While all this is going on, the rest of the world can see the way the UK is heading and they are reacting. The Dutch are already training the hundreds of extra customs officials who will be required to staff the ports and airports after the expected "hard" brexit. i.e. it's now expected by many that the UK will not be able to agree either a transitional arrangement with the EU or a trade agreement after they leave the EU and the Netherlands will be prepared for this eventuality, even though the UK is not, with the head of the UK's maritime business association warning of the trouble ahead and begging the government to take notice, saying that they are "lost in politics."

How is this affecting us ?
Above you'll find links to just a small fraction of the many news articles from the last two years about issues which have a potential to disrupt our lives, and those of the other nearly five million EU citizens living in the UK and UK citizens living in the EU, which have resulted from brexit. We have had two years of this and the strain is extremely unpleasant.

Many of the problems which have now come to light as just as we predicted they would be. That is why we took the decision to begin the process of becoming Dutch immediately after the referendum in 2016. However, the process is slow. For our children it took about a year before they had their Dutch nationality. Because the Netherlands does not allow dual nationalities under any but exceptional circumstance, this required renunciation of their British nationality. It's a very odd thing to give up the nationality of the country in which one was born, but this is the process which our children have been forced to endure as a result of those in the UK who thought they were "getting their country back". When the process is complete you receive a letter like this:

Like everything to do with the Home Office in the UK, this letter is expensive and it takes months to arrive. It costs 320 pounds per person to become non-British and it was not until a couple of weeks ago that our daughters could finally provide the required evidence of renunciation of British nationality to the Dutch government.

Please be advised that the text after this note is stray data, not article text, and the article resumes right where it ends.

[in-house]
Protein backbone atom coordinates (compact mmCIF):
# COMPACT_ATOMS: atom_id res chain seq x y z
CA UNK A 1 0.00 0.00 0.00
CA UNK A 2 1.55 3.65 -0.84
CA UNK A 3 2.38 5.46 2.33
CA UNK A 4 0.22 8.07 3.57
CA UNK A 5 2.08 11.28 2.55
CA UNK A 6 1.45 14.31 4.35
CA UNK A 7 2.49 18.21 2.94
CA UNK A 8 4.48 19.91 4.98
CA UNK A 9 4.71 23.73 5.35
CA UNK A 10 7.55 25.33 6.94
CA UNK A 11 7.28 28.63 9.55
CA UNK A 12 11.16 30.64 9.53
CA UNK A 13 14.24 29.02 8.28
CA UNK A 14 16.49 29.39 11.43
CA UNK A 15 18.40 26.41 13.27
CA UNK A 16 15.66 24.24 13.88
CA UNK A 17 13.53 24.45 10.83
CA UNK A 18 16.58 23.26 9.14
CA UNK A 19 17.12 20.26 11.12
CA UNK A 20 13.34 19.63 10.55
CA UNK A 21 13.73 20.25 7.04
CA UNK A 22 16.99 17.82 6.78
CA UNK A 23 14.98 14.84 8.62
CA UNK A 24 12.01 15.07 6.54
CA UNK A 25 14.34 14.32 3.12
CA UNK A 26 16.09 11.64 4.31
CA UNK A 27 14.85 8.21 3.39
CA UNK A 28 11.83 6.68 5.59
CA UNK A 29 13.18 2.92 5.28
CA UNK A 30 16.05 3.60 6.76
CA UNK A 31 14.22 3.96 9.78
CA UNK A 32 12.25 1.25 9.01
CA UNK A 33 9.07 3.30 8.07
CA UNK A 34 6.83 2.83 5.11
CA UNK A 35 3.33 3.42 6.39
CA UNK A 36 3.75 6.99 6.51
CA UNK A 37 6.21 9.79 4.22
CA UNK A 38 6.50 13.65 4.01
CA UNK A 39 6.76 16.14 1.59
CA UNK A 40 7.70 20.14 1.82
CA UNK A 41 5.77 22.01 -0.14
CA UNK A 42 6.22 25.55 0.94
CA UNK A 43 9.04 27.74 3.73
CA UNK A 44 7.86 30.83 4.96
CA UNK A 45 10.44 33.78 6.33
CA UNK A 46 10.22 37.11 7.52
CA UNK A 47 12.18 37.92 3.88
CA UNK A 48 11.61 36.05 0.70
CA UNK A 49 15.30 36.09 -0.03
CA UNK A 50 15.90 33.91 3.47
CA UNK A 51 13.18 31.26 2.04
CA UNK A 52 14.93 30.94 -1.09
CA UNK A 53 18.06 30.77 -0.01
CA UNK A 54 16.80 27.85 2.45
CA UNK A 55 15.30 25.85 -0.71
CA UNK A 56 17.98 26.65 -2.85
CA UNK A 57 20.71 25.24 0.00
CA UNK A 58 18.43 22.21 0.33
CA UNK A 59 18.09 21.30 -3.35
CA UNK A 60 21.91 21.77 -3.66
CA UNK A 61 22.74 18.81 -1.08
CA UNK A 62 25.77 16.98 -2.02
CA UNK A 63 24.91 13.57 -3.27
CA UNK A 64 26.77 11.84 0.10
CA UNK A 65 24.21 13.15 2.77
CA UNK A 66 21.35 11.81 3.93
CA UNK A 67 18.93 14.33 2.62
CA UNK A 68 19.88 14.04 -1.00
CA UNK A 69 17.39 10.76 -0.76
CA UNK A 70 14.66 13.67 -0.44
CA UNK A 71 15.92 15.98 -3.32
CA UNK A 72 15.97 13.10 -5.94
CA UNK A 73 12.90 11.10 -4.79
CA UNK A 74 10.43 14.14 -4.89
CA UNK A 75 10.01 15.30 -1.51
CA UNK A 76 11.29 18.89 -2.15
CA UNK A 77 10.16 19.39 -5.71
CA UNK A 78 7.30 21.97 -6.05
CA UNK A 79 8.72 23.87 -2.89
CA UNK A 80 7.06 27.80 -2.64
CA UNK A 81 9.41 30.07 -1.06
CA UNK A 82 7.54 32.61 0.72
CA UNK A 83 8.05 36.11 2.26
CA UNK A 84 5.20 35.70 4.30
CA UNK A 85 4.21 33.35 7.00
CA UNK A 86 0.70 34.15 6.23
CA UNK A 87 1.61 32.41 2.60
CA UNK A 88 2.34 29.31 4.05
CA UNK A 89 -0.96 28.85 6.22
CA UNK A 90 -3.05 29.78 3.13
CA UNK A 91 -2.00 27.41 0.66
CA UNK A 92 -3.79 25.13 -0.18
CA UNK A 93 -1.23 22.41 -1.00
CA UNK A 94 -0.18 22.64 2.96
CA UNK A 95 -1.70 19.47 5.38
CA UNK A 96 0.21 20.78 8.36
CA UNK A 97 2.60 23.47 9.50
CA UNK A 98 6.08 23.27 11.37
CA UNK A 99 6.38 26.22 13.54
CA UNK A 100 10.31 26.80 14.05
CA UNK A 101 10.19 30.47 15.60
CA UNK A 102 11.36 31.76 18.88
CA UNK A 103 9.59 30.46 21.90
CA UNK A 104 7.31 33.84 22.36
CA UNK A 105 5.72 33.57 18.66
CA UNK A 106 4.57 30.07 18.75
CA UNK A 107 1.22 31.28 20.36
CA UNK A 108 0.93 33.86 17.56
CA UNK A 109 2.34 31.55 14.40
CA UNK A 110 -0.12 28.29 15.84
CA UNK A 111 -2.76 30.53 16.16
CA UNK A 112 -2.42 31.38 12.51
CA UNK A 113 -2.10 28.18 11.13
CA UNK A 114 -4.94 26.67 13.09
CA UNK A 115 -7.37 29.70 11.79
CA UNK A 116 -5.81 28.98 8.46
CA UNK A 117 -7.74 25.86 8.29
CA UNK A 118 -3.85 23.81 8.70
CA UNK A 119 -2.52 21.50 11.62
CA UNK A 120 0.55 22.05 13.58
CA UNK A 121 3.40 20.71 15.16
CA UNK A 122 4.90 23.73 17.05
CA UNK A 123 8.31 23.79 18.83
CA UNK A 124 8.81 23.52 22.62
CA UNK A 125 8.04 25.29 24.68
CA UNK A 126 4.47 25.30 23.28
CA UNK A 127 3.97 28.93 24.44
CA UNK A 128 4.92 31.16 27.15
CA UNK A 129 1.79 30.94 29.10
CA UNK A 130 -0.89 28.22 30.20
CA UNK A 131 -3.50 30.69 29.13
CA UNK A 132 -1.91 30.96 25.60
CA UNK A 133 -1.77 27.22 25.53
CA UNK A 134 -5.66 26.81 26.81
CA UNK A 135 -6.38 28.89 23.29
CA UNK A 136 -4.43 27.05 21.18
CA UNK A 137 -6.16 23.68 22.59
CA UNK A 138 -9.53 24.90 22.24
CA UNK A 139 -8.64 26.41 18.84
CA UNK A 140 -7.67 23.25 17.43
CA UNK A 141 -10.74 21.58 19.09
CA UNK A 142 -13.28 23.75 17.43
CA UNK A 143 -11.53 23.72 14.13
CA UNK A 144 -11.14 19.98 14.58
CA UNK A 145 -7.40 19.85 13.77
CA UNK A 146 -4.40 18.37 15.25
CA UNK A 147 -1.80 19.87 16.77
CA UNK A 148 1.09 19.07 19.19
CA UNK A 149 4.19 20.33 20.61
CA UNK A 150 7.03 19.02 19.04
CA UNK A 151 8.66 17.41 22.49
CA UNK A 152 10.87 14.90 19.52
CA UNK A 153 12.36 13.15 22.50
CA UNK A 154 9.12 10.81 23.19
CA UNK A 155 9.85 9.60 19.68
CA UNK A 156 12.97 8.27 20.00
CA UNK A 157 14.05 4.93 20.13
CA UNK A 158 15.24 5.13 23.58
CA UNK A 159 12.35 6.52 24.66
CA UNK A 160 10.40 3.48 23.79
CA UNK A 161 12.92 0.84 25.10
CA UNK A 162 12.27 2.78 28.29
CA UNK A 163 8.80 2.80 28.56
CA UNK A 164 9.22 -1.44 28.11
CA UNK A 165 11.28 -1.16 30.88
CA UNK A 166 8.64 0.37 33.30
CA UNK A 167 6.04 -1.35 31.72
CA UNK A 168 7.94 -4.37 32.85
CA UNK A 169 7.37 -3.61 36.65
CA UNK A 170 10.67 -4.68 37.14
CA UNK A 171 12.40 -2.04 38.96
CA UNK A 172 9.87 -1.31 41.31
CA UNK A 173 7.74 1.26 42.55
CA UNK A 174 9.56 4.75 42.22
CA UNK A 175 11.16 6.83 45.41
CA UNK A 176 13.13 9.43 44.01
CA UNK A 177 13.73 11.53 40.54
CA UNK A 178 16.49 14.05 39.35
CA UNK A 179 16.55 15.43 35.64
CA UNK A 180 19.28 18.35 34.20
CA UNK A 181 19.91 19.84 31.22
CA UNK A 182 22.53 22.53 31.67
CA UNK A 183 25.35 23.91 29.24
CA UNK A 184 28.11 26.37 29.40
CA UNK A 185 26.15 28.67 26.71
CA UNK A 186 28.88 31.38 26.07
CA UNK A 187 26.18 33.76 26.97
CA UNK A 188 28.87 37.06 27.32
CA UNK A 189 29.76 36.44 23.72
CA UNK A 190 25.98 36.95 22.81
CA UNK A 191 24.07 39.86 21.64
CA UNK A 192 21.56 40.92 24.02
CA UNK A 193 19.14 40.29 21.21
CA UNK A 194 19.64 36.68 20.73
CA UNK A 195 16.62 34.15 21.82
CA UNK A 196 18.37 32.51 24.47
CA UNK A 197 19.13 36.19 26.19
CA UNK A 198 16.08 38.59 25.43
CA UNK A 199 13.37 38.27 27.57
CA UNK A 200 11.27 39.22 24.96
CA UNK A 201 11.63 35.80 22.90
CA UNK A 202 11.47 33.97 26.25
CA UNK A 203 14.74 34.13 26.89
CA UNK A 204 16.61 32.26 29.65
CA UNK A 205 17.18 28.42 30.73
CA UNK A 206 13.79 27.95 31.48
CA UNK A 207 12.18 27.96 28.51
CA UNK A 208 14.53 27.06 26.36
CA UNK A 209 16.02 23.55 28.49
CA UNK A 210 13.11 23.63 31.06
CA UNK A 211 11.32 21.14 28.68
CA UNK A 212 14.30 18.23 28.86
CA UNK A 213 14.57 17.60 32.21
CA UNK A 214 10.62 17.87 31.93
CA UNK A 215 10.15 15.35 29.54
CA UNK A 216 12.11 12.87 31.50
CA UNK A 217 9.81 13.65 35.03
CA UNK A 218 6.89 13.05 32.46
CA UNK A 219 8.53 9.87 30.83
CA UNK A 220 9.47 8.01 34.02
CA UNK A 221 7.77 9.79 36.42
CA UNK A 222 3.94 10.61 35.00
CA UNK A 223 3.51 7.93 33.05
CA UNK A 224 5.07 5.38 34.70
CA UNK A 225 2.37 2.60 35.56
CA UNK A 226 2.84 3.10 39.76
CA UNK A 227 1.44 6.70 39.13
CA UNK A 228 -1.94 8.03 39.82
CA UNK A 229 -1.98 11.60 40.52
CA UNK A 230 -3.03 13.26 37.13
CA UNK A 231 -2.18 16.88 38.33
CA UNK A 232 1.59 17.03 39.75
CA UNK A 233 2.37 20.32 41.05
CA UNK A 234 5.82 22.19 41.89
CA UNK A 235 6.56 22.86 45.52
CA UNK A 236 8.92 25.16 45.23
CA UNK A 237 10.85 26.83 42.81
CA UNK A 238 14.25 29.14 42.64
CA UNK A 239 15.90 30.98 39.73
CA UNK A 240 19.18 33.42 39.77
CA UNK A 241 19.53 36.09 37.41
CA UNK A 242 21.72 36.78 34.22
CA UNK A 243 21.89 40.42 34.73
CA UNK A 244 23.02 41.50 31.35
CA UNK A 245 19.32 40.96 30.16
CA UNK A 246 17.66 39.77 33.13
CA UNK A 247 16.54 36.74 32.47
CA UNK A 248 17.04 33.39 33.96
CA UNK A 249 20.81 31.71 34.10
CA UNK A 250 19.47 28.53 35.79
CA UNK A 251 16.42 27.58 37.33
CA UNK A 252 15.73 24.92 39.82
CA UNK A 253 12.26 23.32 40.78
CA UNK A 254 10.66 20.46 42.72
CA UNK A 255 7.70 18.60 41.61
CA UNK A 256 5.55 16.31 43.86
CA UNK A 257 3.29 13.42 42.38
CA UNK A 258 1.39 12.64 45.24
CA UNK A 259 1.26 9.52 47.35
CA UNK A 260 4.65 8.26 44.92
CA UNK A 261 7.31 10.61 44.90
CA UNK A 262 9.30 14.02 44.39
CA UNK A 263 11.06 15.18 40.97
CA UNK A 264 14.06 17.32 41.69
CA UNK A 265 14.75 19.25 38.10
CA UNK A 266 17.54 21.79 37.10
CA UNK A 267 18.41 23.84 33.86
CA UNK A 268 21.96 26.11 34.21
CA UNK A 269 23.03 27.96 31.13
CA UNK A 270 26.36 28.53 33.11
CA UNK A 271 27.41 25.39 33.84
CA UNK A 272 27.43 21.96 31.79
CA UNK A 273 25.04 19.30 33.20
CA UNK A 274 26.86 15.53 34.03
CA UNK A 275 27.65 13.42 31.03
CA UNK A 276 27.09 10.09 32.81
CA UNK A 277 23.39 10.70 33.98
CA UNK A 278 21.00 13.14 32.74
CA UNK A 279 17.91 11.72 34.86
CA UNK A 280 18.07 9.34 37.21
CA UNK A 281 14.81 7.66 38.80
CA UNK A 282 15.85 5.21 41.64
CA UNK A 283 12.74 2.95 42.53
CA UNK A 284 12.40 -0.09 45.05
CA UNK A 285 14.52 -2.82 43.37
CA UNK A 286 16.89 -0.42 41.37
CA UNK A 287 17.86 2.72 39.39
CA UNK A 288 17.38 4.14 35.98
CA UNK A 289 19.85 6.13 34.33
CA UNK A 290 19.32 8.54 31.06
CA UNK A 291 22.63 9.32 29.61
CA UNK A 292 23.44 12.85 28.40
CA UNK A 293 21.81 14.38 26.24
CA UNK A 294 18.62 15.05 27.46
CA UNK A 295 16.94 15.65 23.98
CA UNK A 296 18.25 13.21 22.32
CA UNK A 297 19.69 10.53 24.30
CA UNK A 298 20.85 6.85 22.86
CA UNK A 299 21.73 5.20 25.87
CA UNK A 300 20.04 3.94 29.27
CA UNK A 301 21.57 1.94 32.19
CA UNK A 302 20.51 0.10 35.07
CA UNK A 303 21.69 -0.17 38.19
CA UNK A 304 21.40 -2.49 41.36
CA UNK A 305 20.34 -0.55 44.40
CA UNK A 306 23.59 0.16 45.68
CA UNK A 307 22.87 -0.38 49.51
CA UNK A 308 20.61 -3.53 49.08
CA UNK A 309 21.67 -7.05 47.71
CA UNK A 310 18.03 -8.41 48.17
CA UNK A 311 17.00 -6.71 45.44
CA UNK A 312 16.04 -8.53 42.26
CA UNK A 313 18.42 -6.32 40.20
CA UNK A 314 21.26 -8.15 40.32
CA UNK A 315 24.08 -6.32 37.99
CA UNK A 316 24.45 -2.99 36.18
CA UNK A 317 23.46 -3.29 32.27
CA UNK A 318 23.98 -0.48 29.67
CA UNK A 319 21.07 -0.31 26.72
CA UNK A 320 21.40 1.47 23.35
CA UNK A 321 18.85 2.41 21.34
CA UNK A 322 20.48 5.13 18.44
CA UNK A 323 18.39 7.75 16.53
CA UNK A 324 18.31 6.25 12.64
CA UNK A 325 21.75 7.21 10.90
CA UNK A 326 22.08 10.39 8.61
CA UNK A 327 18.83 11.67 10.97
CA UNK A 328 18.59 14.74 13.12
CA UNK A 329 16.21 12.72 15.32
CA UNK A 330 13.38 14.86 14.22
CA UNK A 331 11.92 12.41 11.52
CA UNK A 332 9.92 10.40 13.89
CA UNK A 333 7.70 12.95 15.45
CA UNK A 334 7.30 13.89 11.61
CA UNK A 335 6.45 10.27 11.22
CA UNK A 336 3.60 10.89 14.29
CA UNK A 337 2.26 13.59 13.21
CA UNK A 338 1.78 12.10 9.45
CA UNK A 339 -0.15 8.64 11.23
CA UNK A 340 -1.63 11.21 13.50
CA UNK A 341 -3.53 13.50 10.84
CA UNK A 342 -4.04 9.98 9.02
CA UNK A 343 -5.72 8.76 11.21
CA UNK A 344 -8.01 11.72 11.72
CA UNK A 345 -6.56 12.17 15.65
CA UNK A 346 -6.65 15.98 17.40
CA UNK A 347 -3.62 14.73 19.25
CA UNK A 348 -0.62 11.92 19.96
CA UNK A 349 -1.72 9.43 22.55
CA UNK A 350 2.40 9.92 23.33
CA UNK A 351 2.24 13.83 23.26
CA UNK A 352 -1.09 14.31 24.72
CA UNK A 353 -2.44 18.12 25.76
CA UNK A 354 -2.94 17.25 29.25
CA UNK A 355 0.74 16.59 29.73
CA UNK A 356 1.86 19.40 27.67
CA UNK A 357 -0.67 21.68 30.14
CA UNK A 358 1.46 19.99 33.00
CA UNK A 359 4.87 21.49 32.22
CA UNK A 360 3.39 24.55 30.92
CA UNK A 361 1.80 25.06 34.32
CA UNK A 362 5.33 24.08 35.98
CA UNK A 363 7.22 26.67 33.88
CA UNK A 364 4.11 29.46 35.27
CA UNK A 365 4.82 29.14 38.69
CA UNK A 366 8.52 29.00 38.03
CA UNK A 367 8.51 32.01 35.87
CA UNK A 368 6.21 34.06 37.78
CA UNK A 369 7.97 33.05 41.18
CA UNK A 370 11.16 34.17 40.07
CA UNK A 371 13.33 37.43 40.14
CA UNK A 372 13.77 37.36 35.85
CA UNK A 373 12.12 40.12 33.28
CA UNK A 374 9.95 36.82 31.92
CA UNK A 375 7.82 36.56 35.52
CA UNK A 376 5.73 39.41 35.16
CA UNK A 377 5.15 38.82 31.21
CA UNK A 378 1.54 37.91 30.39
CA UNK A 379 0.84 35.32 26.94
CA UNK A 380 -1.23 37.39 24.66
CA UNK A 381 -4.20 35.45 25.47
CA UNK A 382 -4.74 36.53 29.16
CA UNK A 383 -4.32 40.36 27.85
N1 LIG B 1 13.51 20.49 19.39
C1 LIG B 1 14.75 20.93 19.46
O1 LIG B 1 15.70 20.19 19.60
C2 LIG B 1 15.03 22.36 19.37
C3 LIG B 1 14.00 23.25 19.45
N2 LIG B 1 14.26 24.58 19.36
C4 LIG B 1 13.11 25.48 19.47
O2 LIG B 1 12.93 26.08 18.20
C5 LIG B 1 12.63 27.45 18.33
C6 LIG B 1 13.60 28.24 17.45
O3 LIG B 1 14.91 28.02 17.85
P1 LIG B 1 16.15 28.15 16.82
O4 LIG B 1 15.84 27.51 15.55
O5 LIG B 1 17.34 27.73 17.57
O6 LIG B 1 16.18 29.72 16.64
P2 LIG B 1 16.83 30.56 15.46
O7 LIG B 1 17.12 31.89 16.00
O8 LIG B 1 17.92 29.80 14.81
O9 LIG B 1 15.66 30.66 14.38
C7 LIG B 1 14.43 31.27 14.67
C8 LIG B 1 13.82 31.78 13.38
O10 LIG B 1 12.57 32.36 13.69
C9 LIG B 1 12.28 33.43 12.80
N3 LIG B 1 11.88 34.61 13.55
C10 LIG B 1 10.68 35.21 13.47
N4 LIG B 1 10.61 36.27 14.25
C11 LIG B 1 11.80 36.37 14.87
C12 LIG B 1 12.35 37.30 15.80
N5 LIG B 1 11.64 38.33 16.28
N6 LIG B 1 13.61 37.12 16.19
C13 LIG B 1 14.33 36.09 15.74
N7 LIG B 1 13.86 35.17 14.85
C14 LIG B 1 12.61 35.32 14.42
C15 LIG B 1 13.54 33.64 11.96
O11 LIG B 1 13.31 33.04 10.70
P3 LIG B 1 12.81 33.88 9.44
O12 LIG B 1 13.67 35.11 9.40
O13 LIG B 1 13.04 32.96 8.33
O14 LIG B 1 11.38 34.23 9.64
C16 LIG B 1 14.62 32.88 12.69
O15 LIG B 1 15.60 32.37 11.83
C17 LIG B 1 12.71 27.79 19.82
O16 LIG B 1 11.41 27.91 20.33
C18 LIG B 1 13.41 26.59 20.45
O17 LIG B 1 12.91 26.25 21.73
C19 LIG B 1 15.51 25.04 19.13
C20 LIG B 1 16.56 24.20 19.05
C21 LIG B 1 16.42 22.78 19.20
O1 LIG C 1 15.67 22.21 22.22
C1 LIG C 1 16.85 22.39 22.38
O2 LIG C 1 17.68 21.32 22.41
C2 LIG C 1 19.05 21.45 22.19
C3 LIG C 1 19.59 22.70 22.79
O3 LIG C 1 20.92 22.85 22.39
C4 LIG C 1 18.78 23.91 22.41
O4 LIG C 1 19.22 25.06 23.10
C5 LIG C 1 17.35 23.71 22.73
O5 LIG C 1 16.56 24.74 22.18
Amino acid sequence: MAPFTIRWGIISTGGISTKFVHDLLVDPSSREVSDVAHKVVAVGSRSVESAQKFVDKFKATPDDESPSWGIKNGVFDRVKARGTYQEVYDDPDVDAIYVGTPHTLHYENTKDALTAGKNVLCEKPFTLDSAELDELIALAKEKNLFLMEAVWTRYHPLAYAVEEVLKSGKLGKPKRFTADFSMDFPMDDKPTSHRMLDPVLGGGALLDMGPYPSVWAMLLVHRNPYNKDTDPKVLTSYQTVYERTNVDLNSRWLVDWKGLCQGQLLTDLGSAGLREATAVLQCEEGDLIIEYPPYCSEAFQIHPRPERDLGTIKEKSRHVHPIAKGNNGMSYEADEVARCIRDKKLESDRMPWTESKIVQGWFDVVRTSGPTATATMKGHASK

Our children are no longer British. They have lost their automatic right to live and work in the country in which they were born or even to go there to visit their relatives. Perhaps in the future a visa will be required to visit? No-one can be sure.

Unfortunately, it is only our children who are already Dutch so our family's fortunes are split on nationality. For Judy and I the process has taken much longer. I first had to take exams to prove my ability in Dutch. The exams were especially difficult, but the process of booking appointments and waiting for results took almost a year. Judy could have applied on her own at the same time as our children but as it was cheaper to apply as a couple we decided to do that before realizing that this decision would cost a whole year of delay. We applied to become Dutch jointly in May last year but a decision on this can take a year and after nearly ten months we have yet to receive an answer from the Dutch government. We obviously hope for a positive outcome, but though we can't think of any good reason why this should happen it is also possible that we will be rejected. Until there is certainty on this we have nothing.

In the case of rejection we will be left only with British nationality and have a right to live and work in the UK, but not to live here and run our Dutch business, while our children will have a right to live and work in the Netherlands and across the EU, but not in the UK.

Our future, we hope. Certainty and